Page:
Difference between revisions of "CH391L/S13/In vitro Selection of FNAs"

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==Introduction==
 
==Introduction==
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Functional nucleic acids (FNAs) are RNA, DNA, or XNA(nucleic acid analogues)  that perform an activity such as binding or catalyzing a reaction. FNAs are grouped into three main categories Aptamers, Ribozymes, and Deoxyribozymes that are subdivided into either natural or artificial depending on their origin; the exception being Deoxyribozymes as they have yet to be discovered in a living organism.  
 
Functional nucleic acids (FNAs) are RNA, DNA, or XNA(nucleic acid analogues)  that perform an activity such as binding or catalyzing a reaction. FNAs are grouped into three main categories Aptamers, Ribozymes, and Deoxyribozymes that are subdivided into either natural or artificial depending on their origin; the exception being Deoxyribozymes as they have yet to be discovered in a living organism.  
  
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[[Image:1st-Ribozymes-discovered2.png|600px|]]
  
 
==Functional Nucleic Acids==
 
==Functional Nucleic Acids==
  
<cite>Cech1982</cite>
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<cite>Cech1982</cite>,<cite>Altman1982</cite>
 
==In vitro Selection of Functional Nucleic Acids==
 
==In vitro Selection of Functional Nucleic Acids==
  
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Chemical synthesis is currently limited to oligonucleotides of about 200 nt in length.
 
Chemical synthesis is currently limited to oligonucleotides of about 200 nt in length.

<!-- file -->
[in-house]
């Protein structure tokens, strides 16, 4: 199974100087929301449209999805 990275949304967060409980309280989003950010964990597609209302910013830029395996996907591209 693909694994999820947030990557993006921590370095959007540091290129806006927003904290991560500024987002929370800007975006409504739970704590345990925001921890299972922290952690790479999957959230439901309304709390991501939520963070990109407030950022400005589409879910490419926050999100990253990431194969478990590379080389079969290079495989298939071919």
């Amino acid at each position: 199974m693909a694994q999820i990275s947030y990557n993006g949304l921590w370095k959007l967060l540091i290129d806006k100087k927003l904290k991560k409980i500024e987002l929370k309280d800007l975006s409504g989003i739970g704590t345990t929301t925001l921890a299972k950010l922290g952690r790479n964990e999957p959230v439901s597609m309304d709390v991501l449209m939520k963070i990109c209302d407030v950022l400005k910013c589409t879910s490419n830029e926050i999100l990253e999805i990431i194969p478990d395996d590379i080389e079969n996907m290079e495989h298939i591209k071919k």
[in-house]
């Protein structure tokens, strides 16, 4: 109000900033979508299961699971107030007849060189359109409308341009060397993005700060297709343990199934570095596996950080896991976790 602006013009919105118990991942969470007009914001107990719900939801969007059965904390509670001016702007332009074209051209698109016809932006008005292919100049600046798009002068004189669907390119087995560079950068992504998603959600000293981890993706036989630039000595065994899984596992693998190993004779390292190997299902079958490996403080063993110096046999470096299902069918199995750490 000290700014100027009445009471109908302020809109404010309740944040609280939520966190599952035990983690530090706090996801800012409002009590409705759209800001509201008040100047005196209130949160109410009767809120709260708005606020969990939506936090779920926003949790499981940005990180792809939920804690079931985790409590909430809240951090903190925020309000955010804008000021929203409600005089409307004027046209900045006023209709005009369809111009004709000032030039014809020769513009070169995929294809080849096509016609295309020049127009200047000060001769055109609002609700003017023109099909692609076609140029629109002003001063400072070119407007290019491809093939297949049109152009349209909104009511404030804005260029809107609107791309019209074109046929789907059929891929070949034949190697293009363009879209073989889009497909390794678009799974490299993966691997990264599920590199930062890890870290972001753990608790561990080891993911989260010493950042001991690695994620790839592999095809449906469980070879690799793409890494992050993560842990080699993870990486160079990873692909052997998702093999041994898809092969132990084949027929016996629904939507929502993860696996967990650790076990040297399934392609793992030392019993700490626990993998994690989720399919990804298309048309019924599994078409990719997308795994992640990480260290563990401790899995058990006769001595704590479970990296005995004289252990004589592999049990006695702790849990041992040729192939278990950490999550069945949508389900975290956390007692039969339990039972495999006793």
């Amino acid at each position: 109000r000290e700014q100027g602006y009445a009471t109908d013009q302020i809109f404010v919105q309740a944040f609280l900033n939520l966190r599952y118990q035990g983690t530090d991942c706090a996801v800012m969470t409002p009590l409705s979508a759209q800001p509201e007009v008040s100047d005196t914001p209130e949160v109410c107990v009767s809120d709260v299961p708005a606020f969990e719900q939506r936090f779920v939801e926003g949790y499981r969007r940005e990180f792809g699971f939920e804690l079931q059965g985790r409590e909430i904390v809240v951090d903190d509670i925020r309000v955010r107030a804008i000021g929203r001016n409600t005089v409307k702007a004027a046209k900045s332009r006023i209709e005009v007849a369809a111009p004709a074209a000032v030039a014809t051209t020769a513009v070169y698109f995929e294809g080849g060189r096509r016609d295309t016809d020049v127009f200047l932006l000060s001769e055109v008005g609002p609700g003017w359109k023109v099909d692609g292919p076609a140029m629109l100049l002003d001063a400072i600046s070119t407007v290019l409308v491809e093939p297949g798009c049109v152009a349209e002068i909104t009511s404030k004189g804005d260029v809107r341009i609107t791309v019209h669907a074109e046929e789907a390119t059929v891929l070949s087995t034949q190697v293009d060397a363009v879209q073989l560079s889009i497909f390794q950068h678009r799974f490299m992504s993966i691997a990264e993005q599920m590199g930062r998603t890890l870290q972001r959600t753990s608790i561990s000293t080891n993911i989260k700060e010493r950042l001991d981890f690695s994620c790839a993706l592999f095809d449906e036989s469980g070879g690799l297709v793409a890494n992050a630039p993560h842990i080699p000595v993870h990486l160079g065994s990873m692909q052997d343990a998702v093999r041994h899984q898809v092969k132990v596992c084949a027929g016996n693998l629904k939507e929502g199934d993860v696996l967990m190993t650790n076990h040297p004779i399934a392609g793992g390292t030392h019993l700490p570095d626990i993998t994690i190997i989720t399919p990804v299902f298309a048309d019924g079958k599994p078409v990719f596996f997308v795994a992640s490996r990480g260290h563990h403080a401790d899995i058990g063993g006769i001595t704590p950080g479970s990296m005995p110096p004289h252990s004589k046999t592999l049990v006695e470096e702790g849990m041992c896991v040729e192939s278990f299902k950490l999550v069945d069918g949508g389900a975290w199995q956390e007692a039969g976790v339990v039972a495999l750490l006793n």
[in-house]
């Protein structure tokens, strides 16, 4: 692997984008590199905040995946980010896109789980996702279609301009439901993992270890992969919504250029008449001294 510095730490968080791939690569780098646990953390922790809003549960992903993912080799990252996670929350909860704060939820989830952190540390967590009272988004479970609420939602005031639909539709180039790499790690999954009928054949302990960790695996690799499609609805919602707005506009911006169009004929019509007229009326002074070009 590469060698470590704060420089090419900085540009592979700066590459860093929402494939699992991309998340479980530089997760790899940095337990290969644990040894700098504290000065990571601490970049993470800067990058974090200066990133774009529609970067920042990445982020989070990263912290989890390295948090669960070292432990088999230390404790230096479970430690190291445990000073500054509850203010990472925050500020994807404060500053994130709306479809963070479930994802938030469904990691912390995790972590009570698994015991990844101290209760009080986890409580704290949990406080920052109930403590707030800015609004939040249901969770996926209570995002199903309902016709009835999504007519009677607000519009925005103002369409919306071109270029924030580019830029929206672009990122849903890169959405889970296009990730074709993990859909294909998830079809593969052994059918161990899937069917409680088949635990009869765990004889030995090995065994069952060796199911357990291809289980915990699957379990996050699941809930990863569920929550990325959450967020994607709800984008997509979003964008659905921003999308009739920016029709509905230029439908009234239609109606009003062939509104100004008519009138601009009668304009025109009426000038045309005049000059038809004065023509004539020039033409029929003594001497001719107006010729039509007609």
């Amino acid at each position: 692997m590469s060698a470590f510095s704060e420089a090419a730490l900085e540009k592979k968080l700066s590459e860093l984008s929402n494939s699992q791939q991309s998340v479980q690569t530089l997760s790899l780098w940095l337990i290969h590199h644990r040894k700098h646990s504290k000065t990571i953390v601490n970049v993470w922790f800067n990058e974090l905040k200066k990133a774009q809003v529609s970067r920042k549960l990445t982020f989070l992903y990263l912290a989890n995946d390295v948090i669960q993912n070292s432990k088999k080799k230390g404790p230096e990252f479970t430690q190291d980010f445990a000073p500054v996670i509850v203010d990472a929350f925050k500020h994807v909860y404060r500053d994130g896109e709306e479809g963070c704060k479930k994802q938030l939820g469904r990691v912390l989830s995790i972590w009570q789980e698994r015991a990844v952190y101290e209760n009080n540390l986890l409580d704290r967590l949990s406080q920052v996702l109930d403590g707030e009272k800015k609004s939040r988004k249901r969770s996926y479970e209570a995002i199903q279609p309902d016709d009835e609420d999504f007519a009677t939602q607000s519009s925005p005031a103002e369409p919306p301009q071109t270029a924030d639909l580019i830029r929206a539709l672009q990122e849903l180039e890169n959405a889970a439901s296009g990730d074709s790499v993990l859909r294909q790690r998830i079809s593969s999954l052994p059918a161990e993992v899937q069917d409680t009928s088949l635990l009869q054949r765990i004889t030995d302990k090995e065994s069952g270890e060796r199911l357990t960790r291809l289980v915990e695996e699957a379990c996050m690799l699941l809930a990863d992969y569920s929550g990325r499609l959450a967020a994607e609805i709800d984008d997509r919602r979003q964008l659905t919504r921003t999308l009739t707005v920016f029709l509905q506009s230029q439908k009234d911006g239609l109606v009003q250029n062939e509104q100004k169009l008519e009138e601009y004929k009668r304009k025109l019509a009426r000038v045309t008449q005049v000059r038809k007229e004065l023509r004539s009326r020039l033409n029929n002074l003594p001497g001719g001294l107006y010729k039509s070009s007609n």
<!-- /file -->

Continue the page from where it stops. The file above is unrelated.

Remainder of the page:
+
<biblio>
  
 
#Cech1982 pmid=6297745
 
#Cech1982 pmid=6297745
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#Altman1983 pmid=6197186
 +
 +
<\biblio>

Revision as of 23:41, 10 February 2013


Introduction

Functional nucleic acids (FNAs) are RNA, DNA, or XNA(nucleic acid analogues) that perform an activity such as binding or catalyzing a reaction. FNAs are grouped into three main categories Aptamers, Ribozymes, and Deoxyribozymes that are subdivided into either natural or artificial depending on their origin; the exception being Deoxyribozymes as they have yet to be discovered in a living organism.


1st-Ribozymes-discovered2.png

Functional Nucleic Acids

[1],[2]

In vitro Selection of Functional Nucleic Acids

Ribozymes

Deoxyribozymes

Extra

Oligonucleotides are chemically synthesized from DNA phosphoramidite monomers. Briefly, activated phosphoramidite monomers are added in the 3' to 5' direction using a cyclical activation and blocking chemistry to obtain a DNA polymer linked by phosphodiester bonds.

CH391L S12 Phosphoramidite.png

Chemical synthesis is currently limited to oligonucleotides of about 200 nt in length. <biblio>

  1. Cech1982 pmid=6297745
  2. Altman1983 pmid=6197186

<\biblio>